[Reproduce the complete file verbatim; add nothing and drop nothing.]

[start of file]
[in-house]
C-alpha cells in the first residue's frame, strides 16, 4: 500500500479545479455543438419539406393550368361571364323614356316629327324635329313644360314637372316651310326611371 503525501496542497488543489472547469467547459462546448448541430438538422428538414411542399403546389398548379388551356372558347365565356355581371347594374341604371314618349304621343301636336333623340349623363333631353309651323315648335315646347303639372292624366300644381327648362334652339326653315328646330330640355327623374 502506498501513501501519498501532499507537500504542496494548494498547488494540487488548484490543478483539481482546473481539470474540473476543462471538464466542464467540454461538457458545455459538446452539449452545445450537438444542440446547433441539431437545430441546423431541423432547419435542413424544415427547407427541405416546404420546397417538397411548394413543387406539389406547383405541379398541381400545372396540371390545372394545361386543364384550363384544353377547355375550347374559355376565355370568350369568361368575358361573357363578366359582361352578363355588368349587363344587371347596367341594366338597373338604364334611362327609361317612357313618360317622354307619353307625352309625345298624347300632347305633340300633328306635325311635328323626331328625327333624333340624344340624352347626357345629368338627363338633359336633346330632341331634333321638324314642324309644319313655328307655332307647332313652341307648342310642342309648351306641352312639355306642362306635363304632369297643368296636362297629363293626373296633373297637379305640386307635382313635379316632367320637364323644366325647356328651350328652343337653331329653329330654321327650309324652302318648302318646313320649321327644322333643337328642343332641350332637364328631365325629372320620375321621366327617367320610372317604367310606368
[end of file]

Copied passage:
[in-house]
C-alpha cells in the first residue's frame, strides 16, 4: 500500500479545479455543438419539406393550368361571364323614356316629327324635329313644360314637372316651310326611371 503525501496542497488543489472547469467547459462546448448541430438538422428538414411542399403546389398548379388551356372558347365565356355581371347594374341604371314618349304621343301636336333623340349623363333631353309651323315648335315646347303639372292624366300644381327648362334652339326653315328646330330640355327623374 502506498501513501501519498501532499507537500504542496494548494498547488494540487488548484490543478483539481482546473481539470474540473476543462471538464466542464467540454461538457458545455459538446452539449452545445450537438444542440446547433441539431437545430441546423431541423432547419435542413424544415427547407427541405416546404420546397417538397411548394413543387406539389406547383405541379398541381400545372396540371390545372394545361386543364384550363384544353377547355375550347374559355376565355370568350369568361368575358361573357363578366359582361352578363355588368349587363344587371347596367341594366338597373338604364334611362327609361317612357313618360317622354307619353307625352309625345298624347300632347305633340300633328306635325311635328323626331328625327333624333340624344340624352347626357345629368338627363338633359336633346330632341331634333321638324314642324309644319313655328307655332307647332313652341307648342310642342309648351306641352312639355306642362306635363304632369297643368296636362297629363293626373296633373297637379305640386307635382313635379316632367320637364323644366325647356328651350328652343337653331329653329330654321327650309324652302318648302318646313320649321327644322333643337328642343332641350332637364328631365325629372320620375321621366327617367320610372317604367310606368